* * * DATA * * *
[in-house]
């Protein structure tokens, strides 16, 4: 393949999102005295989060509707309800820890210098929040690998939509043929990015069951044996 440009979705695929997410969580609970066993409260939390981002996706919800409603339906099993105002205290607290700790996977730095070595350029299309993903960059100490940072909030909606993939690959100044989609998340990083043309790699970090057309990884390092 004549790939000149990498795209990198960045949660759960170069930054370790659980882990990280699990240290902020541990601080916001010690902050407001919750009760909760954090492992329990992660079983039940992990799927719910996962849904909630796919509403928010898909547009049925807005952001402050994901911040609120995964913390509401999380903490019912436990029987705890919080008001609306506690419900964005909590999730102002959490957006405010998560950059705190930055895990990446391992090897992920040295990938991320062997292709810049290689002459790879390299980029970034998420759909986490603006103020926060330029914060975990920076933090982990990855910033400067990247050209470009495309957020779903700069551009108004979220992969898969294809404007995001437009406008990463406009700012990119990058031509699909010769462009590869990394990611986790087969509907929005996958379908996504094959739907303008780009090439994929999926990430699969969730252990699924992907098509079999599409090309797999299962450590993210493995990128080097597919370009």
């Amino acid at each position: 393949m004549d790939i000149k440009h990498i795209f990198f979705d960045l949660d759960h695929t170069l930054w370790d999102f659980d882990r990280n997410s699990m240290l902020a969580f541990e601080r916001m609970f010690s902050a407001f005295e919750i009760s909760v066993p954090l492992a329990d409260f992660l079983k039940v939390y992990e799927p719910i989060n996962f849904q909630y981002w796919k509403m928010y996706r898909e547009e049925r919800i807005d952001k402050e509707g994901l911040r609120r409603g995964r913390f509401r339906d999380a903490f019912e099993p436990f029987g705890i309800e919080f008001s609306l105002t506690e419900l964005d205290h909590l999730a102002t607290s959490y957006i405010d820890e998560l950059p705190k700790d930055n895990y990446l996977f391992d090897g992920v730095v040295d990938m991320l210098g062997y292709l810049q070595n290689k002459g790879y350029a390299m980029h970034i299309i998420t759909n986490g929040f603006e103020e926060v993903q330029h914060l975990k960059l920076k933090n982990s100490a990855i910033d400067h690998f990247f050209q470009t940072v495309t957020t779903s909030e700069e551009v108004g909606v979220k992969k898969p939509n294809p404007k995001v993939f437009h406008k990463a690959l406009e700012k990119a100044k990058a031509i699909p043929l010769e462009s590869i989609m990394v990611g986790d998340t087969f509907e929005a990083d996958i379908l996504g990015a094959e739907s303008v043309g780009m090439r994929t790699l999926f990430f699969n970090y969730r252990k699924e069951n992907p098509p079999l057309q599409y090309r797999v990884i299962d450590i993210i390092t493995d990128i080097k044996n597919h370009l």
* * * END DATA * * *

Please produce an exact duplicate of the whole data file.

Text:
[in-house]
């Protein structure tokens, strides 16, 4: 393949999102005295989060509707309800820890210098929040690998939509043929990015069951044996 440009979705695929997410969580609970066993409260939390981002996706919800409603339906099993105002205290607290700790996977730095070595350029299309993903960059100490940072909030909606993939690959100044989609998340990083043309790699970090057309990884390092 004549790939000149990498795209990198960045949660759960170069930054370790659980882990990280699990240290902020541990601080916001010690902050407001919750009760909760954090492992329990992660079983039940992990799927719910996962849904909630796919509403928010898909547009049925807005952001402050994901911040609120995964913390509401999380903490019912436990029987705890919080008001609306506690419900964005909590999730102002959490957006405010998560950059705190930055895990990446391992090897992920040295990938991320062997292709810049290689002459790879390299980029970034998420759909986490603006103020926060330029914060975990920076933090982990990855910033400067990247050209470009495309957020779903700069551009108004979220992969898969294809404007995001437009406008990463406009700012990119990058031509699909010769462009590869990394990611986790087969509907929005996958379908996504094959739907303008780009090439994929999926990430699969969730252990699924992907098509079999599409090309797999299962450590993210493995990128080097597919370009």
């Amino acid at each position: 393949m004549d790939i000149k440009h990498i795209f990198f979705d960045l949660d759960h695929t170069l930054w370790d999102f659980d882990r990280n997410s699990m240290l902020a969580f541990e601080r916001m609970f010690s902050a407001f005295e919750i009760s909760v066993p954090l492992a329990d409260f992660l079983k039940v939390y992990e799927p719910i989060n996962f849904q909630y981002w796919k509403m928010y996706r898909e547009e049925r919800i807005d952001k402050e509707g994901l911040r609120r409603g995964r913390f509401r339906d999380a903490f019912e099993p436990f029987g705890i309800e919080f008001s609306l105002t506690e419900l964005d205290h909590l999730a102002t607290s959490y957006i405010d820890e998560l950059p705190k700790d930055n895990y990446l996977f391992d090897g992920v730095v040295d990938m991320l210098g062997y292709l810049q070595n290689k002459g790879y350029a390299m980029h970034i299309i998420t759909n986490g929040f603006e103020e926060v993903q330029h914060l975990k960059l920076k933090n982990s100490a990855i910033d400067h690998f990247f050209q470009t940072v495309t957020t779903s909030e700069e551009v108004g909606v979220k992969k898969p939509n294809p404007k995001v993939f437009h406008k990463a690959l406009e700012k990119a100044k990058a031509i699909p043929l010769e462009s590869i989609m990394v990611g986790d998340t087969f509907e929005a990083d996958i379908l996504g990015a094959e739907s303008v043309g780009m090439r994929t790699l999926f990430f699969n970090y969730r252990k699924e069951n992907p098509p079999l057309q599409y090309r797999v990884i299962d450590i993210i390092t493995d990128i080097k044996n597919h370009l």